39 either a prior or a simultaneous or even a posterior action, immediately following the first action: Lizzy left the room, banging the door shut. Non-perfect Participle I passive may denote process: Have you heard anything of the conference being held at the University? (The phrase the conference held at the University is ambiguous, because it might be understood as the conference that has been held or was held or is being held). Syntactic functions of Participle I Participle I as attribute: 1. a single participle used as attribute generally functions as a premodifier (Participle I active of intransitive verbs): Dont tease the barking dog! 2. a participle phrase used as attribute follows the modified noun. It may be non-detached or detached: We went along the street leading to the shore; Once a month Tommy, arriving separately, came in for a brief drink. NB: When a prior action is meant no Participle I can be used as attribute, only an attributive clause is used: The diplomat addressed the students who had filled the lecture hall ( , ). Compare: , , The woman who had been standing on the porch went into the house (the action expressed by the participle is prior to that of the finite form); , I addressed the woman standing on the porch (simultaneous actions); Participle I as adverbial modifier of several types: He contracted malaria while travelling in Africa; Being left alone, Demy and I kept silence for some time (of time); Hes very conceited, you know, having parades and things all the time; Not being an expert, I cant advise you on the course of action to take (of reason); Deb was silent, fidgeting with the spoon in her saucer (of attendant circumstances: denotes a parallel action or event); Florence rushed downstairs gasping for breath (of manner: characterizes the action of the finite form); He kept shaking his head as if saying, Dont trust her (of comparison); Although admitting his inefficiency, he still refuses to cooperate with us (of concession); Helen ought to be there and her absence might be resented, but being there she wouldnt know what to say (of condition). In some cases, however, the functional meaning is not so obvious. For example, there may be a combination of causal and temporal meaning as in: Seeing the prosecutor, she stopped (she stopped because she saw the prosecutor or when she saw him). NB: Participle I of the verb to be is not used as adverbial modifier of time. Thus the sentence , should be translated While in Petersburg (or: While I was in Petersburg) I visited the Hermitage several times.

40 Participle I as part of the compound verbal predicate: Participle I non-perfect of verbs expressing motion (run, dance, pour, race, rush) combined with a verb to come in the past tense forms is a special type of a compound verbal predicate. In some cases the verbs to come the lexical meaning of which is greatly weakened serves to give perfective meaning to the action denoted by the participle: As I walked through the gate, the dog came racing towards me ( ). Participle I as predicative: ! Although keeping the form of the participle, it is treated as an adjective. The participle in this position gives the qualitative characterization to the person or thing used: His behavior is annoying; The cartoon we saw yesterday was really amusing! The most common participles used as adjectives or predicatives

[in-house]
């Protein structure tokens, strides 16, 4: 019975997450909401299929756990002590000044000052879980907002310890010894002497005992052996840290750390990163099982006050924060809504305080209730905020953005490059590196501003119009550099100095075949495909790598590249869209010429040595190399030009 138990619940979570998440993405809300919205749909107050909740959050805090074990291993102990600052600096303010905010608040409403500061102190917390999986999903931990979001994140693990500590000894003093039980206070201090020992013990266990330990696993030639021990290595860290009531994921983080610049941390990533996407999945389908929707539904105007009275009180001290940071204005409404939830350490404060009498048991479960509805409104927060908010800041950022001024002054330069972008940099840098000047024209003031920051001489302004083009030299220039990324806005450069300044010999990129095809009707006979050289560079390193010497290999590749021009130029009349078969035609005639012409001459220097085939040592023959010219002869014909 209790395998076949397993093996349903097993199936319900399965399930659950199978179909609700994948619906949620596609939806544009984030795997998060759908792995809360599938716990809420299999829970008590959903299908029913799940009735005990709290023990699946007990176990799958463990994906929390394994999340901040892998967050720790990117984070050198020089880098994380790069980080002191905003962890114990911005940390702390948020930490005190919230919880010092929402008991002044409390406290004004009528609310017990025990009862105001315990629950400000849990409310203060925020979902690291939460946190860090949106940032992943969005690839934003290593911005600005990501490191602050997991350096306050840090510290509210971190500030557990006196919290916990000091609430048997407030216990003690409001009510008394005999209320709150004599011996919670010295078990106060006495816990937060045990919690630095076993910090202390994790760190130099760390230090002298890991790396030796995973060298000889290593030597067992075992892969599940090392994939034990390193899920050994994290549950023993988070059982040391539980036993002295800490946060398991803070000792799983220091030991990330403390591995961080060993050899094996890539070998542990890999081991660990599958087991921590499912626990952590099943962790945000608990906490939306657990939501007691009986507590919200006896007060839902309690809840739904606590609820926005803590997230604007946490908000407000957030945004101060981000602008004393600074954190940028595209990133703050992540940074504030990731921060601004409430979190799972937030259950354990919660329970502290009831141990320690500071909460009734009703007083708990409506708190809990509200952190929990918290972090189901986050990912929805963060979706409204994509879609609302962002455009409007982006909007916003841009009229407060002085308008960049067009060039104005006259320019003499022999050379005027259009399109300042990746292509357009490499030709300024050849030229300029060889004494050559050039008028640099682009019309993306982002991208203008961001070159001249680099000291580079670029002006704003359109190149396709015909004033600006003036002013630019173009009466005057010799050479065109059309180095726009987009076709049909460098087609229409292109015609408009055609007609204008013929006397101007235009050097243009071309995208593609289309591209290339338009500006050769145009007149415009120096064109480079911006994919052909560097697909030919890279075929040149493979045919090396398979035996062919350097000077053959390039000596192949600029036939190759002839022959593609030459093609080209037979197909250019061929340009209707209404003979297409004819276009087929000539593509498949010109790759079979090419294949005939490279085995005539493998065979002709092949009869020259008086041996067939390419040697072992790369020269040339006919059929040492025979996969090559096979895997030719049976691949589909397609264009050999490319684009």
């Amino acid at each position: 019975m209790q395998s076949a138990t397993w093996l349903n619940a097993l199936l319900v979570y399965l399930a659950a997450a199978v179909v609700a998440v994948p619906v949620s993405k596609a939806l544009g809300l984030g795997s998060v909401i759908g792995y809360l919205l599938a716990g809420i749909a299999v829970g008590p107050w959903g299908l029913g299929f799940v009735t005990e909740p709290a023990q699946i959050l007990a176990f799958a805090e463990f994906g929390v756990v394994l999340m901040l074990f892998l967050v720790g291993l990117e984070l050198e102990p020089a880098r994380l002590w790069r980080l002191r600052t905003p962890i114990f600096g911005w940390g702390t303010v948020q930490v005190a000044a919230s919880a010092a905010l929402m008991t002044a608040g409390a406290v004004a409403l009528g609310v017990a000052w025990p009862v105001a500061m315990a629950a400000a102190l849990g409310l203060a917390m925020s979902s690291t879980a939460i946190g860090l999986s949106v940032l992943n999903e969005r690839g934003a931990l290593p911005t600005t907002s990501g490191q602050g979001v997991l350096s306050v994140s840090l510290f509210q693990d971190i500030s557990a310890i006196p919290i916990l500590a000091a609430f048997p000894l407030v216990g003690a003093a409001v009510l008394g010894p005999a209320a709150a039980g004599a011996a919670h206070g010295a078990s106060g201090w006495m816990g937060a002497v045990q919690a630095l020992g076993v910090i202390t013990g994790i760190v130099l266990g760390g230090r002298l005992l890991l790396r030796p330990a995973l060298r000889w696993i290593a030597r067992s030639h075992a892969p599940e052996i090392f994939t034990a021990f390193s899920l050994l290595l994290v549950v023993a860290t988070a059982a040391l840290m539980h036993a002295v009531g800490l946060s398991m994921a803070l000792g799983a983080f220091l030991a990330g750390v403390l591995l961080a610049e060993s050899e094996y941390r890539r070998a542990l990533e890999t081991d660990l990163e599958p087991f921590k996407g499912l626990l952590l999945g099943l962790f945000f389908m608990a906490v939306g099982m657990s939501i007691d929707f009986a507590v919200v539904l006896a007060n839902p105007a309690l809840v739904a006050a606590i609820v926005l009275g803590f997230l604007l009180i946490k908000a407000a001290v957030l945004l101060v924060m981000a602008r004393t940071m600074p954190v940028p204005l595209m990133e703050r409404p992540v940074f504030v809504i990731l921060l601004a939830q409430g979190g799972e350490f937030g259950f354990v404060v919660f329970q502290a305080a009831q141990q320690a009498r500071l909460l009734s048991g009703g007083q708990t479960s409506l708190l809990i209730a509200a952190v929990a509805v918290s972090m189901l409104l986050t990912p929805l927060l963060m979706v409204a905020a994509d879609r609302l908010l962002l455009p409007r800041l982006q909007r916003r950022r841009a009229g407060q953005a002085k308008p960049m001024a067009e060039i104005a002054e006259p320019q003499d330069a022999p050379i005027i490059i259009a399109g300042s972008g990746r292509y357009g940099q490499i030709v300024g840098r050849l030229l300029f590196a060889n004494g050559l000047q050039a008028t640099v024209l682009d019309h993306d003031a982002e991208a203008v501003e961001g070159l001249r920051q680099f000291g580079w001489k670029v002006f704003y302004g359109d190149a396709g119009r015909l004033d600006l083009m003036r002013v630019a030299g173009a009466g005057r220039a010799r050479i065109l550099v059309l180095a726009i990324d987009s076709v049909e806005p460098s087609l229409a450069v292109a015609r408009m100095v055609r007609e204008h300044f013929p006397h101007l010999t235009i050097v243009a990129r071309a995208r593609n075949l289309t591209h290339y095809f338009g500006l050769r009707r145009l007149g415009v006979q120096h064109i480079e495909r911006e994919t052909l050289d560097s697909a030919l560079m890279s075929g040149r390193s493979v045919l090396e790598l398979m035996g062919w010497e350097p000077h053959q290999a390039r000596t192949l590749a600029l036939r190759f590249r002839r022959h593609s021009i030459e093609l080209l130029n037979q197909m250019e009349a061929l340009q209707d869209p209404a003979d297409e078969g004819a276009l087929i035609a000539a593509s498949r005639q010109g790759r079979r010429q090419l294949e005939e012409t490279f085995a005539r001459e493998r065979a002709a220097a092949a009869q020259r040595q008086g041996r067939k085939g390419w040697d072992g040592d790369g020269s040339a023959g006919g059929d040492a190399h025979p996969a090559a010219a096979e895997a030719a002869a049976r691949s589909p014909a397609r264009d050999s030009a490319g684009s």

alarming amazing amusing annoying astonishing boring charming comforting confusing depressing disturbing disappointing discouraging embarrassing exciting fascinating frightening frustrating humiliating interesting irritating pleasing promising satisfying shocking surprising tiring worrying

Participle I as parenthesis: Strictly speaking, these actions are illegal; Allowing for our financial status, we cant hire more staff. Ex.58. Open the brackets using the correct perfect form of Participle I. 1. He found himself in debt, (invest) in a badly run railroad. 2. (hunt) close to extinction, the rhino is once again common in this area. 3. (complete) all our preparations we hired a taxi and hurried off. 4. By this time (get used) to the atmosphere of the big city, he no longer felt a stranger. 5. (see) so little of the country, I am afraid I cannot answer all your questions. 6. Never (experience) such difficulties before she was at a loss. 7. (arrive) two days before the conference he had a lot of time to explore the surroundings. 8. She left (tell) us all she had found out. 9. (make) redundant, hes going to move to Brazil. 10. The snake, (bump) about in the hot sun all afternoon, was not in the best of tempers. 11. (buy) a pair of gloves we moved to the shoe department. 12. I felt refreshed (sleep) for eight hours. 13. three times seriously (wound), he was no longer fit for active service. 14. A person (bring) good news is always welcome. Ex.59. I. Match the sentence halves and join them using a participle, e.g. doing or having done. Identify the function of the participle phrase. Model: Not wanting to be late, Vicky ran to the bus stop. As she was a doctor, so it needed some bright lights. The room had been painted in dark colours, I decided to go out and celebrate.